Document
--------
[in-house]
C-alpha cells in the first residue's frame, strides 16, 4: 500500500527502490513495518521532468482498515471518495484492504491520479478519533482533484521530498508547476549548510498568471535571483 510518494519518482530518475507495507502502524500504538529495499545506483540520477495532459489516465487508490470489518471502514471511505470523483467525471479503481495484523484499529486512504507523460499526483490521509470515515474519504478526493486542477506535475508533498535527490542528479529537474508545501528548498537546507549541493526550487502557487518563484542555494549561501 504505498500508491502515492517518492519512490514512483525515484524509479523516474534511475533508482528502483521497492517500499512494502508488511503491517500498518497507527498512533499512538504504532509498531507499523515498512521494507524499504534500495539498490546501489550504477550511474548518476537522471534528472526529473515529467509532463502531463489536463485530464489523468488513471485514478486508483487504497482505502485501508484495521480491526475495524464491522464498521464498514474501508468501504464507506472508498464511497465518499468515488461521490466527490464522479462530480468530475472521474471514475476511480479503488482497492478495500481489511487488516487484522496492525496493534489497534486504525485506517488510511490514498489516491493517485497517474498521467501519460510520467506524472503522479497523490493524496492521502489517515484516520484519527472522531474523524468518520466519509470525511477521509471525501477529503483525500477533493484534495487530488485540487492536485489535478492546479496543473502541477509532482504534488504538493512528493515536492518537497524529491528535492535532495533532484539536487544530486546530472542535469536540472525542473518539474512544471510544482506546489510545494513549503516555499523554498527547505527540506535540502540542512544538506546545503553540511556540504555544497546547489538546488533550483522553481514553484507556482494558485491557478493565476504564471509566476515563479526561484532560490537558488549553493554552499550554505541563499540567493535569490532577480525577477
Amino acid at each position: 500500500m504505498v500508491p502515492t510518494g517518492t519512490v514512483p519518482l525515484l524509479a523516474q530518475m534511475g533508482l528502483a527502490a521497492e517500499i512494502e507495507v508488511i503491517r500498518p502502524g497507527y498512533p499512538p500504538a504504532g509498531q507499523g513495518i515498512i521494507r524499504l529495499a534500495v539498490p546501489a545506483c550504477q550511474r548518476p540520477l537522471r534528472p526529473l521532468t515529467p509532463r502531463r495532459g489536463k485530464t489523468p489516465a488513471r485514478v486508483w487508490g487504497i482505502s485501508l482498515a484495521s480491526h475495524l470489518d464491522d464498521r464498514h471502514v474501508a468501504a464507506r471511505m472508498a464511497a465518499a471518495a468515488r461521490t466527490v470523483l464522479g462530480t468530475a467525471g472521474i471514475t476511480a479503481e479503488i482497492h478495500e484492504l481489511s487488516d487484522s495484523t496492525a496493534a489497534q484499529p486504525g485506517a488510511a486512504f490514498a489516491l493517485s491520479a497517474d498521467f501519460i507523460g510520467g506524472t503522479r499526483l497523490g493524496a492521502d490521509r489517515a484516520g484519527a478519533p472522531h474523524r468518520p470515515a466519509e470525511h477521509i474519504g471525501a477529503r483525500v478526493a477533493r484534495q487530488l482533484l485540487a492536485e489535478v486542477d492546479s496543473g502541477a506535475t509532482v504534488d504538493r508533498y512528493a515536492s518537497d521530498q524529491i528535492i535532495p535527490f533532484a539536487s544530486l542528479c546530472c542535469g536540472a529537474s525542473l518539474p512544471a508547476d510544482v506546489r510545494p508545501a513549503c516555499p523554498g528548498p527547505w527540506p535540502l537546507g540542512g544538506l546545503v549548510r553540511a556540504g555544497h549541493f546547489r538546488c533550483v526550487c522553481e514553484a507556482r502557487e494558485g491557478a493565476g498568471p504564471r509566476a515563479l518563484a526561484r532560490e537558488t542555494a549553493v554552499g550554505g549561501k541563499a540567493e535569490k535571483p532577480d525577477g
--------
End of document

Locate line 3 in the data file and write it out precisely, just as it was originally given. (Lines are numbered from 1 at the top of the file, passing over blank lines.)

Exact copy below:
Amino acid at each position: 500500500m504505498v500508491p502515492t510518494g517518492t519512490v514512483p519518482l525515484l524509479a523516474q530518475m534511475g533508482l528502483a527502490a521497492e517500499i512494502e507495507v508488511i503491517r500498518p502502524g497507527y498512533p499512538p500504538a504504532g509498531q507499523g513495518i515498512i521494507r524499504l529495499a534500495v539498490p546501489a545506483c550504477q550511474r548518476p540520477l537522471r534528472p526529473l521532468t515529467p509532463r502531463r495532459g489536463k485530464t489523468p489516465a488513471r485514478v486508483w487508490g487504497i482505502s485501508l482498515a484495521s480491526h475495524l470489518d464491522d464498521r464498514h471502514v474501508a468501504a464507506r471511505m472508498a464511497a465518499a471518495a468515488r461521490t466527490v470523483l464522479g462530480t468530475a467525471g472521474i471514475t476511480a479503481e479503488i482497492h478495500e484492504l481489511s487488516d487484522s495484523t496492525a496493534a489497534q484499529p486504525g485506517a488510511a486512504f490514498a489516491l493517485s491520479a497517474d498521467f501519460i507523460g510520467g506524472t503522479r499526483l497523490g493524496a492521502d490521509r489517515a484516520g484519527a478519533p472522531h474523524r468518520p470515515a466519509e470525511h477521509i474519504g471525501a477529503r483525500v478526493a477533493r484534495q487530488l482533484l485540487a492536485e489535478v486542477d492546479s496543473g502541477a506535475t509532482v504534488d504538493r508533498y512528493a515536492s518537497d521530498q524529491i528535492i535532495p535527490f533532484a539536487s544530486l542528479c546530472c542535469g536540472a529537474s525542473l518539474p512544471a508547476d510544482v506546489r510545494p508545501a513549503c516555499p523554498g528548498p527547505w527540506p535540502l537546507g540542512g544538506l546545503v549548510r553540511a556540504g555544497h549541493f546547489r538546488c533550483v526550487c522553481e514553484a507556482r502557487e494558485g491557478a493565476g498568471p504564471r509566476a515563479l518563484a526561484r532560490e537558488t542555494a549553493v554552499g550554505g549561501k541563499a540567493e535569490k535571483p532577480d525577477g